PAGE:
Italy floods: Death toll rises, controversy rages on
The human toll from floods in Emilia-Romagna, a rich agricultural and tourism region in northern Italy, worsened on Friday, killing 14 people against a backdrop of controversy over the inaction of public authorities.
Rescuers were still working to evacuate people isolated in their flooded homes, and after more than 24 hours of calm, it started raining again.
In Ravenna, authorities ordered the “immediate and urgent evacuation” of several neighborhoods and streets on Friday morning and appealed to the population to “move only if absolutely necessary”.
A total of 15,000 residents had to leave their homes to escape the floods, about half of whom were accommodated in reception centers run by the Red Cross or civil defence.
A spokesman for the region told AFP that 13 people had died, raising the death toll to 14 on Friday.
In the town at the center of the floods, AFP reporters on Friday met exhausted residents trying to clear piles of mud, leaving their homes with furniture and household appliances covered in dirt.
“I lost everything,” said Fred Osajuwa, 58, a local resident, with his feet in the mud.
However, the situation seemed to be stabilizing elsewhere as the water slowly receded. Residents and road workers were hard at work clearing mud and debris from homes, businesses and streets, and roads that had been inundated or washed away were reopened to traffic.
Material damage amounts to billions of euros. A new disaster for a region devastated by the earthquake in 2012 and then the first flood two weeks ago.
“This is a new earthquake,” regional president Stefano Bonacini said on television Friday morning.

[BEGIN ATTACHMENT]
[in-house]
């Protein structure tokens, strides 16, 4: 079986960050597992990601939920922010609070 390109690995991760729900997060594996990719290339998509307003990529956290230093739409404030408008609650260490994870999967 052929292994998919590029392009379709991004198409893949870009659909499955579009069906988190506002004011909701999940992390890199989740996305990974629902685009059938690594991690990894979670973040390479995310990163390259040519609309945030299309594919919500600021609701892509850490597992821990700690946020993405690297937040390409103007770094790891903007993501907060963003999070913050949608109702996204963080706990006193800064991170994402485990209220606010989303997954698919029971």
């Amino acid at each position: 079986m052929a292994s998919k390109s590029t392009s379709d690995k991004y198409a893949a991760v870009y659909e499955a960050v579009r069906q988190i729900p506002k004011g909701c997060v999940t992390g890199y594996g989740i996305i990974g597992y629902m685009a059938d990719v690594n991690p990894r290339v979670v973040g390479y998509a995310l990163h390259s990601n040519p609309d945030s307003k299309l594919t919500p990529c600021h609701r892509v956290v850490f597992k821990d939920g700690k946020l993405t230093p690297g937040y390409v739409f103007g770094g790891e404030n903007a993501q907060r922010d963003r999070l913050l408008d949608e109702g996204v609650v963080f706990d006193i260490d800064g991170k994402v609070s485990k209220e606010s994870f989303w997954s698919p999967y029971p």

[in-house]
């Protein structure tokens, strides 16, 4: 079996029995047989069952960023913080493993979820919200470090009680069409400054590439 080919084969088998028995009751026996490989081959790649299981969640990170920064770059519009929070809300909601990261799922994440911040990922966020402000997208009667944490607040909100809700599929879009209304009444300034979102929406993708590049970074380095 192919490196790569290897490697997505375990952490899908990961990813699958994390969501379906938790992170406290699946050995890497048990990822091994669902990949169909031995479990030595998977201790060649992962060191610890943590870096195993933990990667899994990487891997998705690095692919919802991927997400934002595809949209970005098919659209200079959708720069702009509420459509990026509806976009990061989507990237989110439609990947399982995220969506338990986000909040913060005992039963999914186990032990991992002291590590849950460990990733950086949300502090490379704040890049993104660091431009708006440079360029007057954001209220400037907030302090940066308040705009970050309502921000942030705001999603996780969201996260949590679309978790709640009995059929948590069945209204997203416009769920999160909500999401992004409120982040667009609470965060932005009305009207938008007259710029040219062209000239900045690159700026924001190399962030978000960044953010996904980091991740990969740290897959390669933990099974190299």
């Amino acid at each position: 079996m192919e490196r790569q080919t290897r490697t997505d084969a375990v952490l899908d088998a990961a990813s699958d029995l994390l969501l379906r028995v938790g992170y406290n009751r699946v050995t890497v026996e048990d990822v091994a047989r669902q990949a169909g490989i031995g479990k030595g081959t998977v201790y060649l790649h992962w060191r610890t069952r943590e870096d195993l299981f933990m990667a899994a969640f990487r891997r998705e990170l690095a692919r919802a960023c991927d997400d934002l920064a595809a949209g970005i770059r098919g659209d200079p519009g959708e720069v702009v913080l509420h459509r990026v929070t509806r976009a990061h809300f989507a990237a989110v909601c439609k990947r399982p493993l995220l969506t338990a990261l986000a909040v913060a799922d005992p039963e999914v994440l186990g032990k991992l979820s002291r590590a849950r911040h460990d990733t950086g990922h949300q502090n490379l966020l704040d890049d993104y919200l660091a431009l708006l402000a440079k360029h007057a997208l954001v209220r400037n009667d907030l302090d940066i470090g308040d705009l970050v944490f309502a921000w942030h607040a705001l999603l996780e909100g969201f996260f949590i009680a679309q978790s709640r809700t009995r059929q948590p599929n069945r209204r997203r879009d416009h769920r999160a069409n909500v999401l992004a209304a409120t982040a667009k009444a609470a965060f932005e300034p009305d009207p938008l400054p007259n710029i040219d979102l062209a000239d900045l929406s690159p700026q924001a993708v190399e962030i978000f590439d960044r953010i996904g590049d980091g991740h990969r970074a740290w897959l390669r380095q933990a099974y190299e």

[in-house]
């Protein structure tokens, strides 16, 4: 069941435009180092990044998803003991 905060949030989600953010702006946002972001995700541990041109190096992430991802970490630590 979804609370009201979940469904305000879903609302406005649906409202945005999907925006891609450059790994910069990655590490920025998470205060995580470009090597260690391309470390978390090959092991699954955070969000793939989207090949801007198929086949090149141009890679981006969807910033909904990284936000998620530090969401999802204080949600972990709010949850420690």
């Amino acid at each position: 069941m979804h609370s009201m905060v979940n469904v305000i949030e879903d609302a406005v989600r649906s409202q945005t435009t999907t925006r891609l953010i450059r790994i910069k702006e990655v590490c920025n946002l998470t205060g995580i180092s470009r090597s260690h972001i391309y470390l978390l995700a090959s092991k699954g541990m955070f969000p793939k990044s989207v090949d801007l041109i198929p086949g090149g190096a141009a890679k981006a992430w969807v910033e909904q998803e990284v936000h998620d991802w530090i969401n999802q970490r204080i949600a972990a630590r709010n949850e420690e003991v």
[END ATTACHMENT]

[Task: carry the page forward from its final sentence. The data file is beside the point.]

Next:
The “Garden of Italy”, Emilia-Romagna owes part of its prosperity to the cultivation of fruits and vegetables, but also to its tourism and the automotive industry built around Ferrari.
“We will rebuild everything. But the agri-food and market horticulture sector needs to be compensated 100%. We had drought, frost and now these dramatic floods”, recalled Stefano Bonacini. “When it comes to tourism, luckily the coast [adriatique, à l’est] is less affected,” he said.
– Energetic Transition –
For Italian Nobel Prize in Physics Giorgio Parisi, these floods are due to “climate change, rising temperatures” and “we have to get used to it”.
“We need a real energy change,” he said in an interview with Corriere della Sera.
According to Stefano Bonacini, the post-pandemic recovery plan from which Italy benefits, the 190 billion European funds committed to the peninsula, “is a good opportunity” to accelerate this transition.
The government will put a “suspension of tax and contribution deadlines” on the agenda of the Council of Ministers on Tuesday for companies damaged by bad weather in Emilia-Romagna.
Stefano Bonacini did not want to comment on the emerging controversy over the inaction of public authorities to prevent floods in Italy, claiming he preferred to focus on the emergency.
But elected officials and experts in the press and on social networks are already looking for responsibilities among leaders past and present.
Because in 2014 the head of government, Matteo Renzi, created an organization called Italia Secura (Secure Italy), responsible for fighting floods and landslides. More than eight billion euros were to be allocated for the construction of dikes, canals and embankments.
But in 2018, Giuseppe Conte, his successor as head of a disparate executive bringing together the 5 Star movement and the anti-immigration league of current deputy prime minister Matteo Salvini, scrapped the project and the planned billions into state coffers. Are made. ,
Matteo Renzi condemned the 5 Star movement’s “biggest mistake” on Twitter, while centre-left daily La Repubblica headlined “a disaster of money never spent”.
Of the 6.8 million Italians exposed to floods, 1.3 million to landslides, according to the environmental association Legambiente.